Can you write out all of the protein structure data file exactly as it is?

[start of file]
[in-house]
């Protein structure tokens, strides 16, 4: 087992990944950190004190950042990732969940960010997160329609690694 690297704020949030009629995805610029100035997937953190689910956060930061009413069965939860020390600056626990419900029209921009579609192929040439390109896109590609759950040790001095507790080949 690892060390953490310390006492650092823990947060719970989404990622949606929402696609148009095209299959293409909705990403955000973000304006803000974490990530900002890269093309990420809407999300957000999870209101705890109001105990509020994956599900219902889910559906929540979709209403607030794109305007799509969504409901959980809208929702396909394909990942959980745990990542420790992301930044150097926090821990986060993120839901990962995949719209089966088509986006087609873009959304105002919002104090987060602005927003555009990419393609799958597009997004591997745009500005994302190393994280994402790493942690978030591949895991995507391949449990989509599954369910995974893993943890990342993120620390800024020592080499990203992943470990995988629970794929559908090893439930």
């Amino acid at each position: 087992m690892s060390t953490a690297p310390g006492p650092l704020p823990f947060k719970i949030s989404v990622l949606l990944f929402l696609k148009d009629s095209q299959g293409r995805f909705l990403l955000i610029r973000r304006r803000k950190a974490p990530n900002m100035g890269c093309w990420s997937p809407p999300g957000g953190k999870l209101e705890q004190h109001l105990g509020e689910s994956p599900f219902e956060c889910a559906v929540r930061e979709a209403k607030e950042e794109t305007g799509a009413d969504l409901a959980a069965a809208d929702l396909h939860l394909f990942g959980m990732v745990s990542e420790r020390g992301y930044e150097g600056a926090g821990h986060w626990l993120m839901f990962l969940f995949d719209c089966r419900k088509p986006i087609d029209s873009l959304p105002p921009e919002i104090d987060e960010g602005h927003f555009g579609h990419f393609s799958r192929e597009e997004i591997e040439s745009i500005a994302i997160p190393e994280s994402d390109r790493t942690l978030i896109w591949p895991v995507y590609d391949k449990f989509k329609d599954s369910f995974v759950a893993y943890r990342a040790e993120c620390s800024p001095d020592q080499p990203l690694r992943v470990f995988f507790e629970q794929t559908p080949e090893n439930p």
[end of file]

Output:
[in-house]
């Protein structure tokens, strides 16, 4: 087992990944950190004190950042990732969940960010997160329609690694 690297704020949030009629995805610029100035997937953190689910956060930061009413069965939860020390600056626990419900029209921009579609192929040439390109896109590609759950040790001095507790080949 690892060390953490310390006492650092823990947060719970989404990622949606929402696609148009095209299959293409909705990403955000973000304006803000974490990530900002890269093309990420809407999300957000999870209101705890109001105990509020994956599900219902889910559906929540979709209403607030794109305007799509969504409901959980809208929702396909394909990942959980745990990542420790992301930044150097926090821990986060993120839901990962995949719209089966088509986006087609873009959304105002919002104090987060602005927003555009990419393609799958597009997004591997745009500005994302190393994280994402790493942690978030591949895991995507391949449990989509599954369910995974893993943890990342993120620390800024020592080499990203992943470990995988629970794929559908090893439930």
């Amino acid at each position: 087992m690892s060390t953490a690297p310390g006492p650092l704020p823990f947060k719970i949030s989404v990622l949606l990944f929402l696609k148009d009629s095209q299959g293409r995805f909705l990403l955000i610029r973000r304006r803000k950190a974490p990530n900002m100035g890269c093309w990420s997937p809407p999300g957000g953190k999870l209101e705890q004190h109001l105990g509020e689910s994956p599900f219902e956060c889910a559906v929540r930061e979709a209403k607030e950042e794109t305007g799509a009413d969504l409901a959980a069965a809208d929702l396909h939860l394909f990942g959980m990732v745990s990542e420790r020390g992301y930044e150097g600056a926090g821990h986060w626990l993120m839901f990962l969940f995949d719209c089966r419900k088509p986006i087609d029209s873009l959304p105002p921009e919002i104090d987060e960010g602005h927003f555009g579609h990419f393609s799958r192929e597009e997004i591997e040439s745009i500005a994302i997160p190393e994280s994402d390109r790493t942690l978030i896109w591949p895991v995507y590609d391949k449990f989509k329609d599954s369910f995974v759950a893993y943890r990342a040790e993120c620390s800024p001095d020592q080499p990203l690694r992943v470990f995988f507790e629970q794929t559908p080949e090893n439930p």